WHY do we do this? And don’t try to tell me that you’ve never done this in one way or another – I’ll know you’re lying. Well for me, I’ve done it in moments in my life where I invested a lot of me into something. A lot of the time it was where I invested my self definition into a particular belief system (like “I’ll only ever do natural horsemanship!”) . I saw myself as a cool natural horsemanship person, and judged other forms of horsemanship as being cruel or ignorant or dismissive of the horse. My judgements of the various forms of horsemanship were intense enough that I was simply not willing to investigate anything other than what I believed was the right way. There has even been a point of me believing that my horse only goes well in a certain piece of equipment, contrary to the signs he was showing telling me that he was not happy with it. It took someone pointing it out to me for me to even think about it in an objective way, without my opinions clouding my judgement.

A lot has changed since then. But also I find myself getting stuck now and then. It’s not like I can make the choice to be open minded, and now suddenly I see everything in this clear and unbiased light. I have to force myself to consider alternatives at times, force myself to properly investigate a different approach. It can be challenging, especially with those subtle points where someone has to very obviously point it out to me, but I endeavor to keep practicing flexibility and openness to every approach, philosophy, suggestion, etc that I encounter.

Helping Our Horses (and Ourselves!) Learn

IMG_2260smLearning can be difficult. Just think of a subject or skill that you had a particularly hard time getting the hang of – and that’s assuming you didn’t give up when it got tough. ‘Cos let’s face it – giving up is way easier that pushing through that initial learning curve.

Now take a moment to imagine what it is like for a horse. You’re just minding your own business, grazing or having a nap in the sun, when here comes this human who unceremoniously  puts all this stuff on your face and takes you away from whatever you were doing. Not only that, they are poking and prodding and pushing and shoving and GETTING ON YOUR BACK omg what’s happening.

Horses cannot speak the way we can. We cannot say to them “this is what we’ll be doing, this is how I’d like you to do it please.” We have to use other forms of communication to send instructions. Something that we often completely miss, is that learning is a process, especially for the horse who doesn’t know what is going on until you find an effective way to show them.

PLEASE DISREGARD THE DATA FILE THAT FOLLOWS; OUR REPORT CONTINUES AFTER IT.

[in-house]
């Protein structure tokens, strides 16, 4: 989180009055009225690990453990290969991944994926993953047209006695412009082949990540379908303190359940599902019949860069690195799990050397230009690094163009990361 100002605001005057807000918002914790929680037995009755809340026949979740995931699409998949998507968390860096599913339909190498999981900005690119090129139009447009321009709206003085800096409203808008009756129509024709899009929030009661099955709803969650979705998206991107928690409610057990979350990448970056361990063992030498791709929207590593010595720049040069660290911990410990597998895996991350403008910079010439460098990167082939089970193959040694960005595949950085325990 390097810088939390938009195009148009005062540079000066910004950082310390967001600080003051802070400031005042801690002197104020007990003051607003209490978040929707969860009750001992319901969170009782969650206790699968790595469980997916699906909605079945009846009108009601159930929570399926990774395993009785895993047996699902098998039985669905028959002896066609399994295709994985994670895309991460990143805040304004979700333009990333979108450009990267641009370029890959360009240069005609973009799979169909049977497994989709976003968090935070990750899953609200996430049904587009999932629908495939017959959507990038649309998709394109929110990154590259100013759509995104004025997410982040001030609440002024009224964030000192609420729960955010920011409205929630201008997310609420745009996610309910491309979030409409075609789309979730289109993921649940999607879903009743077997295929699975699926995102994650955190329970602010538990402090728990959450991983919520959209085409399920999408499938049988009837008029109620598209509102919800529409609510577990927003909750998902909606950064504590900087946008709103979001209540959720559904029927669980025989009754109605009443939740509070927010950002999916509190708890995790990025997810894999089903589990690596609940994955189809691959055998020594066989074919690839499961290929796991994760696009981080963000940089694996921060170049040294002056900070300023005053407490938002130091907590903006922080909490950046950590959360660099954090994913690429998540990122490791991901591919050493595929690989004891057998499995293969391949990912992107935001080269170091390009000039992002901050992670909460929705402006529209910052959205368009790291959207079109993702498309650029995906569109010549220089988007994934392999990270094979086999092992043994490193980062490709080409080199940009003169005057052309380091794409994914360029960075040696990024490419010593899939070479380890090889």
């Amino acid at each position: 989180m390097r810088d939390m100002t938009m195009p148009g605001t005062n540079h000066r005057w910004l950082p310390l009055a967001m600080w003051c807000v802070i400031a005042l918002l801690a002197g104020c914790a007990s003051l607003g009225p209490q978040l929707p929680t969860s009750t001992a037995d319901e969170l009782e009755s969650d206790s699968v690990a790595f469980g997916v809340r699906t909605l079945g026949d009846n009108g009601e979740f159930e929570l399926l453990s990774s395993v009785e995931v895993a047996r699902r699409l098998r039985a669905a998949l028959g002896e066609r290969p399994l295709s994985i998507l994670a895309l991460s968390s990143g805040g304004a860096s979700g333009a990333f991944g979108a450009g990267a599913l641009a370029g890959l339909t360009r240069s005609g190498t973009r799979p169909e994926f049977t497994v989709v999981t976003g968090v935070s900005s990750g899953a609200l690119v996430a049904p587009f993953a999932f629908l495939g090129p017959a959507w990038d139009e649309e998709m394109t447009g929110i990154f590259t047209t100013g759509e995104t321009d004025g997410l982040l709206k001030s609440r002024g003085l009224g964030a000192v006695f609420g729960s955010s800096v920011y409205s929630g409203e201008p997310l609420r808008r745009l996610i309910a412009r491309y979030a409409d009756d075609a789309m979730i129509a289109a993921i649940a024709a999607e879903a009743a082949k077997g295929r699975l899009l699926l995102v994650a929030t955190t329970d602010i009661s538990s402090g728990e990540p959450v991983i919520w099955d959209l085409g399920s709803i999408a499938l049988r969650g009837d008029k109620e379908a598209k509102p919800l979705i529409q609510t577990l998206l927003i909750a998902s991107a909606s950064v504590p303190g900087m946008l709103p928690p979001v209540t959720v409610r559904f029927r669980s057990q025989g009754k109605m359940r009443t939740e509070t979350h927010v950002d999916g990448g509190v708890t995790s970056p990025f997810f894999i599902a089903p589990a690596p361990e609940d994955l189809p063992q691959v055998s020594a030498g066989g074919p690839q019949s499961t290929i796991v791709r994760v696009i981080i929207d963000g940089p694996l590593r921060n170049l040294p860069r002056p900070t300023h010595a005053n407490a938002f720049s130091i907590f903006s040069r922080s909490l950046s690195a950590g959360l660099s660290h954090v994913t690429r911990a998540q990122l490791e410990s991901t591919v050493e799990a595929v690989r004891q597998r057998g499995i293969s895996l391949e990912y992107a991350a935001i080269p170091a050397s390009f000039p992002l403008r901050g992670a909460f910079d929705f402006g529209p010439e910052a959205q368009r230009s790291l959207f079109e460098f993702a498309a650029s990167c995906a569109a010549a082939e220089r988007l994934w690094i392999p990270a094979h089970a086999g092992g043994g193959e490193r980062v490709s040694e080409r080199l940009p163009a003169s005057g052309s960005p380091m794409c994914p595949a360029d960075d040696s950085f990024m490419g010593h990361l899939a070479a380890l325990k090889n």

Something invaluable that my teacher (Patsy Devine, of Triple H Horsemanship) taught me, and Philip Nye taught to her (he also developed this, so thank you Philip for this nugget of gold), is what is called the Learning Zone Model – and this has helped me enormously to put into context the process of learning that the horse (and us too) goes through. Or at least, what they should go through when they are not being pushed too hard, too fast.

Learning is a process, it cannot be rushed. When we are not learning, you could say that we are comfortable, we’re in our comfort zone. Nothing is being asked of us, nothing is happening that is forcing us to do something unfamiliar. Now, when we start learning something new, we get a little uncomfortable, this is pretty much inevitable. We are doing something we’ve never done before. We are awkward, clumsy, we get it wrong, we make mistakes, we struggle to understand – this is all part of the learning process. Our horses go through exactly the same! Too often will we rush them through this important first step to learning something new, and they end up not understanding, being uncertain, being anxious, and often doing the task incorrectly.

One of the principles within the Learning Zone Model is to gently move the horse through that period of uncertainty (learning), so that BEFORE they get anxious confused, stressed – you are already removing the pressure and allowing them to go back to their comfort zone. In practice this would look like: start to take the horse through a new exercise, allow them to fumble and make mistakes, let them get just one or two steps right, and then reward them by stopping. This also is done at a “low energy”, such as in halt or in walk. Then once the horse has had a moment to process, or in the following session, you again teach the exercise and ask for a little bit more (maybe one more “correct” step).